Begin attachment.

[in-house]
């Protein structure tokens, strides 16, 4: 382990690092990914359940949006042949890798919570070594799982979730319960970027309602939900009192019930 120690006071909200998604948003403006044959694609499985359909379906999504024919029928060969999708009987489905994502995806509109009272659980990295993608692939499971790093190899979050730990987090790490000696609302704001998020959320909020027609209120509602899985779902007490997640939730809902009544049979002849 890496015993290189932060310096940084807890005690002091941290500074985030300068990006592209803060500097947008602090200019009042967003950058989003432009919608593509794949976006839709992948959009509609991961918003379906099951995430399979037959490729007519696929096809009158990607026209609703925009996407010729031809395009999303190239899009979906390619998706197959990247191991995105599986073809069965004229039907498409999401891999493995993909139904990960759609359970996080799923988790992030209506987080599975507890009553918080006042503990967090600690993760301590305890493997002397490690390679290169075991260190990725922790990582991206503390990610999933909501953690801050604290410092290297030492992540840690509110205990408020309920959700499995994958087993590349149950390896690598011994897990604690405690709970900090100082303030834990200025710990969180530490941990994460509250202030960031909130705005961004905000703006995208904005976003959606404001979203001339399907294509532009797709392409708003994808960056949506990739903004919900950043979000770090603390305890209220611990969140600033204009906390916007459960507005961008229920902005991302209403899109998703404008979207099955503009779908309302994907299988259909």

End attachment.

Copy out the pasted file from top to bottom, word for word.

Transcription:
[in-house]
């Protein structure tokens, strides 16, 4: 382990690092990914359940949006042949890798919570070594799982979730319960970027309602939900009192019930 120690006071909200998604948003403006044959694609499985359909379906999504024919029928060969999708009987489905994502995806509109009272659980990295993608692939499971790093190899979050730990987090790490000696609302704001998020959320909020027609209120509602899985779902007490997640939730809902009544049979002849 890496015993290189932060310096940084807890005690002091941290500074985030300068990006592209803060500097947008602090200019009042967003950058989003432009919608593509794949976006839709992948959009509609991961918003379906099951995430399979037959490729007519696929096809009158990607026209609703925009996407010729031809395009999303190239899009979906390619998706197959990247191991995105599986073809069965004229039907498409999401891999493995993909139904990960759609359970996080799923988790992030209506987080599975507890009553918080006042503990967090600690993760301590305890493997002397490690390679290169075991260190990725922790990582991206503390990610999933909501953690801050604290410092290297030492992540840690509110205990408020309920959700499995994958087993590349149950390896690598011994897990604690405690709970900090100082303030834990200025710990969180530490941990994460509250202030960031909130705005961004905000703006995208904005976003959606404001979203001339399907294509532009797709392409708003994808960056949506990739903004919900950043979000770090603390305890209220611990969140600033204009906390916007459960507005961008229920902005991302209403899109998703404008979207099955503009779908309302994907299988259909």